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6. IRONCLADS AND TORPEDOES: WEAPONS ON THE WATER IN CIVIL WAR MISSISSIPPI

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pp. 71-83

At the time of the Civil War, the Mississippi River was the single most important economic feature of the continent, but the Confederate stronghold at Vicksburg had closed the river to navigation, posing a serious threat to Northern commercial interests. Lamenting the situation, President Abraham Lincoln...

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7. SIEGE GUNS AND SABERS: WEAPONS ON THE LAND IN CIVIL WAR MISSISSIPPI

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pp. 84-115

Even the diverse array of ironclads, rams, mortar boats, tinclads, and other vessels that worked Mississippi’s Civil War waterways could not match the hodgepodge of weapons used to fight the state’s land battles. In terms of small arms and artillery, the vast assembly of weapons lacked uniformity, not just between the Federals and Confederates but within the two armies as well....

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8. RIFLES, BOWS, AND GUNS: WEAPONS OF MISSISSIPPI HUNTERS AND PRIVATE CITIZENS

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pp. 116-142

Hunting has long been a part of life in Mississippi, as demonstrated by the skills and weapons of the native Mississippians. Today the state boasts more than two million acres of wild game habitat for species such as white-tailed deer, eastern wild turkey, migratory waterfowl, mourning dove, quail, squirrel, and rabbit...

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9. TRAINING CAMPS AND MILITARY MOBILIZATION: WEAPONS OF MISSISSIPPI DURING THE TWO WORLD WARS

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pp. 143-163

In the first half of the twentieth century, Mississippi was still largely an agrarian state with a small industrial base. The massive military mobilizations that swept the nation in conjunction with the world wars, especially World War II, brought a large increase in military activity to the state....

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10. FIREBOMBS AND ROPES: WEAPONS OF TERROR IN MISSISSIPPI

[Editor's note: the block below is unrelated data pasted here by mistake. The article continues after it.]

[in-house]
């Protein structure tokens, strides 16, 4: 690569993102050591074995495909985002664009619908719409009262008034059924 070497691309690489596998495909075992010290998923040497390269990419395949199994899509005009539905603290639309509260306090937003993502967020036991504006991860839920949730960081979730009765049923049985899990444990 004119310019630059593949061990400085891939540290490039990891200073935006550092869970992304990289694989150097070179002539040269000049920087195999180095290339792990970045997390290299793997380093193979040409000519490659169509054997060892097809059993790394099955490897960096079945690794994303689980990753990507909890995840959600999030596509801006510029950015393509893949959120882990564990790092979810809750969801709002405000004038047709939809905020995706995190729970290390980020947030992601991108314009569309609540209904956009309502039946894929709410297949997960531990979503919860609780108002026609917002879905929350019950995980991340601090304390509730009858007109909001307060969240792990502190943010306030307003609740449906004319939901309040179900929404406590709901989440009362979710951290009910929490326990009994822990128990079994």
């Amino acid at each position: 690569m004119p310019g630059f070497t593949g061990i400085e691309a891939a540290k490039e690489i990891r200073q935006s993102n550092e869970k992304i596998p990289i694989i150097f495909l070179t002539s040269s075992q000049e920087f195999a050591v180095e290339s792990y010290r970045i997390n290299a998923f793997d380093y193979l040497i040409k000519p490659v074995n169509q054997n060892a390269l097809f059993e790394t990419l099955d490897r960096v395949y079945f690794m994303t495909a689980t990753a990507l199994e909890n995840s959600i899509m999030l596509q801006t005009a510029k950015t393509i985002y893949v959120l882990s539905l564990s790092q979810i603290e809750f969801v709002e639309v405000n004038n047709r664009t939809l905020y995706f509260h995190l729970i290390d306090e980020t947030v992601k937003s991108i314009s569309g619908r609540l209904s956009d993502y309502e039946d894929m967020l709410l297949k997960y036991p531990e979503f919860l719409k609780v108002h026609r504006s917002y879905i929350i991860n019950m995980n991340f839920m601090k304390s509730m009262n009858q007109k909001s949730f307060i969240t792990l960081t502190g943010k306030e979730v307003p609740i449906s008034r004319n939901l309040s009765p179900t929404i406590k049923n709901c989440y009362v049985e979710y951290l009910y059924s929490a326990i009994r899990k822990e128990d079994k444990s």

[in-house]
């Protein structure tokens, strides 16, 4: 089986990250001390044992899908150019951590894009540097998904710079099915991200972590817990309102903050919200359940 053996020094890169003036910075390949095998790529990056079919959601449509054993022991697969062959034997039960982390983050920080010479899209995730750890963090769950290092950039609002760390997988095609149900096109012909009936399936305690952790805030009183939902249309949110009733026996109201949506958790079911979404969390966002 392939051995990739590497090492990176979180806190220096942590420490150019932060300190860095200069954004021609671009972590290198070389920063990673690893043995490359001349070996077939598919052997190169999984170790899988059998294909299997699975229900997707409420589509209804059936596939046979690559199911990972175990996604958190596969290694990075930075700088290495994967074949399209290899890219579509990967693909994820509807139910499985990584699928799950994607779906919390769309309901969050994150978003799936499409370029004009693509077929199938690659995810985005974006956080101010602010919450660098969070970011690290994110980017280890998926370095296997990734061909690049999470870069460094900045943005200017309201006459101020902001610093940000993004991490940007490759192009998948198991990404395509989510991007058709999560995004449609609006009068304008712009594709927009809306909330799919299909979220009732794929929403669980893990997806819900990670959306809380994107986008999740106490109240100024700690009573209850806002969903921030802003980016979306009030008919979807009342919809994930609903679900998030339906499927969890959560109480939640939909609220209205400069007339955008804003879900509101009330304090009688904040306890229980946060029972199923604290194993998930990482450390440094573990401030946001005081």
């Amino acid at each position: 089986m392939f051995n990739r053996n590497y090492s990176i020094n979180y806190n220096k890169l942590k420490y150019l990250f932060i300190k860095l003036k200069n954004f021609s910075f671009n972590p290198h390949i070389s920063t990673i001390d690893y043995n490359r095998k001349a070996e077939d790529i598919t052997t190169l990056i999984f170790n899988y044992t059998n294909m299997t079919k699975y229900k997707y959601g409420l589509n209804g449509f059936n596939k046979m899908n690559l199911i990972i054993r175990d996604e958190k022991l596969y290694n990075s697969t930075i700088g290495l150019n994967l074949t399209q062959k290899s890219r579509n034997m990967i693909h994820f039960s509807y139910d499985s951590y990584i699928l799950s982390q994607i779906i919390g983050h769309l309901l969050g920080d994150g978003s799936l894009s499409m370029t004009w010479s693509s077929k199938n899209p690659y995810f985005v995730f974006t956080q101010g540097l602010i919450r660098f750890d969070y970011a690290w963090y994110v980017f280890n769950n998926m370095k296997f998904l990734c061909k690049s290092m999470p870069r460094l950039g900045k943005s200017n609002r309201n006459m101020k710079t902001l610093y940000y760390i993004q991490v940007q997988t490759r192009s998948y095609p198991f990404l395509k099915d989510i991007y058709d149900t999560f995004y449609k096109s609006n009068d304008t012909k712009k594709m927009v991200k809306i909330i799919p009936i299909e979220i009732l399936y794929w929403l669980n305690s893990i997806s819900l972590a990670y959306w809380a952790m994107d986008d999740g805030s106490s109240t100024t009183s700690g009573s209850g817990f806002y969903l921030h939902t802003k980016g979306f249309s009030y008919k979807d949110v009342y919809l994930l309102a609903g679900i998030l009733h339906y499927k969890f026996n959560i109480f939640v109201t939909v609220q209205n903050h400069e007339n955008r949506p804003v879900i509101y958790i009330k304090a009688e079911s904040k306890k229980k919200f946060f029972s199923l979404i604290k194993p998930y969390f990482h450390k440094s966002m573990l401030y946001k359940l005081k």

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pp. 164-187

The civil rights era in Mississippi was a violent time when central authority was under serious challenge. Many white Mississippians, disgruntled and threatened by the social change going on around them, resisted by using weapons to terrorize and intimidate blacks who moved to exercise their growing rights. Some blacks responded by arming themselves in a ...

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11. SHIPS, AIRCRAFT, AND ARTILLERY: WEAPONS OF MISSISSIPPI’S POST–WORLD WAR II MILITARY-INDUSTRIAL COMPLEX

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pp. 188-202

Building on the tradition of BAWI and the industry brought to the state by the two world wars, Mississippi continues to host a variety of weapons manufacturing, testing, and training activities for the U.S. military. In Pascagoula, Ingalls carries on its shipbuilding tradition as an operation under Northrop Grumman Ship...

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12. NUCLEAR TESTING: WEAPONS OF THE ATOMIC AGE IN MISSISSIPPI

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pp. 203-213

When most people think of nuclear testing, they think of places like Los Alamos, New Mexico, or the Bikini Atoll in the Pacific Ocean. In spite of these larger and better-known sites, Mississippi has a history involving nuclear weapons. Two nuclear tests were actually conducted in Mississippi, and a massive nuclear earthmoving project was planned but rejected....

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AFTERWORD

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pp. 214-216

The themes of weapons facilitating control, control of weapons being critical to this broader control, and centralized societies having an advantage in the possession of quantities—and, more importantly, quality—of weapons run throughout the history of Mississippi...

NOTES

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pp. 217-240

BIBLIOGRAPHY

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pp. 241-254

INDEX

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pp. 255-266


E-ISBN-13: 9781604734522
E-ISBN-10: 1604734523
Print-ISBN-13: 9781604734515
Print-ISBN-10: 1604734515

Page Count: 192
Publication Year: 2010